Some of the most puzzling aspects of Windows NT are user profiles, policies, and logon scripts. Each tool helps you control a user's desktop environment. Profiles provide an easy mechanism for changing NT 4.0's user interface, including attributes such as wallpaper and shortcuts to common applications. System policies are new to NT 4.0. They provide for detailed user-environment controls, such as locking users out of the Control Panel, and let you download Registry changes on client logon. A logon script is a file that you assign to a user account and that runs automatically when a user logs on. With a logon script, you can map drive letters to network resources, for example.
Given the flexibility of each tool, the true challenge is developing a strategy for effectively using these tools on your network. You need to know what to do after you learn how to create policies, profiles, or logon scripts. Let's examine the functionality each tool offers and see how to deploy them effectively. We will explore each tool's advantages and present some guidelines for their use. We also cover the interoperability issues for those with NT Workstation and Windows 95 clients. (For specifics on creating policies and implementing roaming profiles, see "Related Articles in Windows NT Magazine," page 158.)
Profiles contain all user-defined settings for the user environment, including start menu entries, desktop icons, display settings, and background colors. NT places these settings on the local machine, or you can put them on a network server. (Drew Heywood's September article describes user profile contents and implementation.) User profiles come in four flavors: local, roaming, mandatory, and network default. The difference among the four types arises from their storage location and the amount of control they let you relinquish to the user. By default, the local machine stores local profiles in the %Systemroot%\Profiles folder. You locate both roaming and mandatory profiles on a network server available to client workstations in the domain. You store the network default profile in the NetLogon share (%systemroot%\system32\repl\import\scripts) on each domain controller.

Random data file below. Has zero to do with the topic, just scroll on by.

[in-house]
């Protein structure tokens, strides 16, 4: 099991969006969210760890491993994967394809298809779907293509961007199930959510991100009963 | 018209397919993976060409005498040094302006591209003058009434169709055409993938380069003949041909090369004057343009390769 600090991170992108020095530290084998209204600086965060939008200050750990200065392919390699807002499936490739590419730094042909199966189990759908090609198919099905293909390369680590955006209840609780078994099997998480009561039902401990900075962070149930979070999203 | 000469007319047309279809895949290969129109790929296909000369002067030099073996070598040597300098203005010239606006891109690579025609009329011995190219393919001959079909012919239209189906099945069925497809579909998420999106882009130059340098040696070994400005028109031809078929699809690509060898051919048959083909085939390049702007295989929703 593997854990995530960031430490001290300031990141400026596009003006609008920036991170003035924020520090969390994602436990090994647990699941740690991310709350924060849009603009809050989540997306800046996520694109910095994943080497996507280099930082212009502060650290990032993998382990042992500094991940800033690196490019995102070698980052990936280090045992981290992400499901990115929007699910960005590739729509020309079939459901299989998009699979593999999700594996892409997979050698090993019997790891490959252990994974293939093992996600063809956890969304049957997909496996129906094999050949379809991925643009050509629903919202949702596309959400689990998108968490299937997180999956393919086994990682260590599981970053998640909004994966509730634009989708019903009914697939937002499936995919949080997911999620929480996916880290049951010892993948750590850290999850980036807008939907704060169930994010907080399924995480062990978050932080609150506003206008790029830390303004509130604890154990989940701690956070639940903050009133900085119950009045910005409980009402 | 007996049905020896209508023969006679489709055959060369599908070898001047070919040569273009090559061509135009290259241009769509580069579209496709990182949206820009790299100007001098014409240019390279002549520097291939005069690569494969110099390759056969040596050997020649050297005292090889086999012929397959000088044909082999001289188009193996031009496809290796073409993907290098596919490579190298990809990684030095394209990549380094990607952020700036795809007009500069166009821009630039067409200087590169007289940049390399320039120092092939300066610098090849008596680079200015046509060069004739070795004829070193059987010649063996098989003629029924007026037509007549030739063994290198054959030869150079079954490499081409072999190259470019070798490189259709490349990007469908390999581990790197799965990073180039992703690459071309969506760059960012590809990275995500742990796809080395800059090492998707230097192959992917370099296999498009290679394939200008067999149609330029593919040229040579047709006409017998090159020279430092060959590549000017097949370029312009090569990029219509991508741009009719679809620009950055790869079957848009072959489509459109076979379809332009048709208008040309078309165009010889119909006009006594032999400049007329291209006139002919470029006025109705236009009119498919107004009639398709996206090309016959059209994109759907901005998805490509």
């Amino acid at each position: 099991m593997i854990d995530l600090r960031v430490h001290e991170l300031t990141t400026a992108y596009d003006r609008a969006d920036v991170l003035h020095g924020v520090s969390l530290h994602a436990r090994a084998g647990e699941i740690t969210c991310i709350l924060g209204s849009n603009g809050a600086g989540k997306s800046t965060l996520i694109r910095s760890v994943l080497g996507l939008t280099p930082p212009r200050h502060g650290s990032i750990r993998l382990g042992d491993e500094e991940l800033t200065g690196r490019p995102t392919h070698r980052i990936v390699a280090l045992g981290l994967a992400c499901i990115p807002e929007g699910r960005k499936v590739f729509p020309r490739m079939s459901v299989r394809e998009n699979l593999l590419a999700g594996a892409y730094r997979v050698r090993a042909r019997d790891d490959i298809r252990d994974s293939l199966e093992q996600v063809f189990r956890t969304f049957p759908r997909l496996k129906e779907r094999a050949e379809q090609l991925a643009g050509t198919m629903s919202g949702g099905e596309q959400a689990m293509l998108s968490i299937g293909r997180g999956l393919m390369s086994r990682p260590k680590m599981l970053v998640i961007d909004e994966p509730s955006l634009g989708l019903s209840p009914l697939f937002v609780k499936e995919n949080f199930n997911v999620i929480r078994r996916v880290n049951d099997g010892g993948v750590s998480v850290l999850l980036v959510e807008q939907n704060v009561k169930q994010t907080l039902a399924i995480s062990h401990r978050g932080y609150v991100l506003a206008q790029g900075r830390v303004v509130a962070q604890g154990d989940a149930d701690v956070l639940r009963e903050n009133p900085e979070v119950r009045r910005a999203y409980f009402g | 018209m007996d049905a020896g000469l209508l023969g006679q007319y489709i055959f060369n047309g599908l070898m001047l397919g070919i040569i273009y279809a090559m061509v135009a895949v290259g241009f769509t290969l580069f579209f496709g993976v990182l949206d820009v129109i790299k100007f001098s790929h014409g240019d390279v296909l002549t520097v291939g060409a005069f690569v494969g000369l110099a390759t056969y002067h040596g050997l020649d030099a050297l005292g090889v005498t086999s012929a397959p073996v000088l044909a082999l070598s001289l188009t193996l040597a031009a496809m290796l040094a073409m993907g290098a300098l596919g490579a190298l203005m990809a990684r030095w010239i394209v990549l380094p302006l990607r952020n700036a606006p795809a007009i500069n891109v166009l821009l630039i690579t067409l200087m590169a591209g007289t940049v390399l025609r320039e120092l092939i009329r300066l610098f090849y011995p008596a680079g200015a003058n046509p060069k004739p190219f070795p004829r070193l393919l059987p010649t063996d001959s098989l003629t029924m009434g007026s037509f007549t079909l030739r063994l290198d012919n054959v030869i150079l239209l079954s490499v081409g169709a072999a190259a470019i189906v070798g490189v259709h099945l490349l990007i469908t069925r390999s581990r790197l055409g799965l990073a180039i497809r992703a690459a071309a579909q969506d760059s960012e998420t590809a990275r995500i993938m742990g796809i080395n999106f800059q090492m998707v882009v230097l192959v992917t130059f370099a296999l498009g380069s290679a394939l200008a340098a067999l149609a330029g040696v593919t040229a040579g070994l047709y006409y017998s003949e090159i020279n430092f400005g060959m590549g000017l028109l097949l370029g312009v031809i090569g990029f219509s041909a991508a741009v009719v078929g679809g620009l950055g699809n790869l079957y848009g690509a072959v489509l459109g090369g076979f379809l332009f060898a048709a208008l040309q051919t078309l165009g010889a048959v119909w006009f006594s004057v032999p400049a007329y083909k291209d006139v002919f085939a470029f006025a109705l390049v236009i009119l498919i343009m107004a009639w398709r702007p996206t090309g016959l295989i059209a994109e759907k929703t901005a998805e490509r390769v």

Alone, local profiles have limited functionality. Because they are local, they lack the flexibility to let users maintain the same profile when logging on to different workstations in the domain. In addition, a hard disk crash or machine failure will destroy a local profile, and you'll have to reconfigure the desktop settings. And what happens if you upgrade user machines? Ideally, the users will have stored all their work on a server. However, their local profile disappears with the old machine. The user must re-create the old environment from scratch if your network does not use server-based profiles. For these reasons, you might want to use profiles stored on a network server.
Roaming and Mandatory Profiles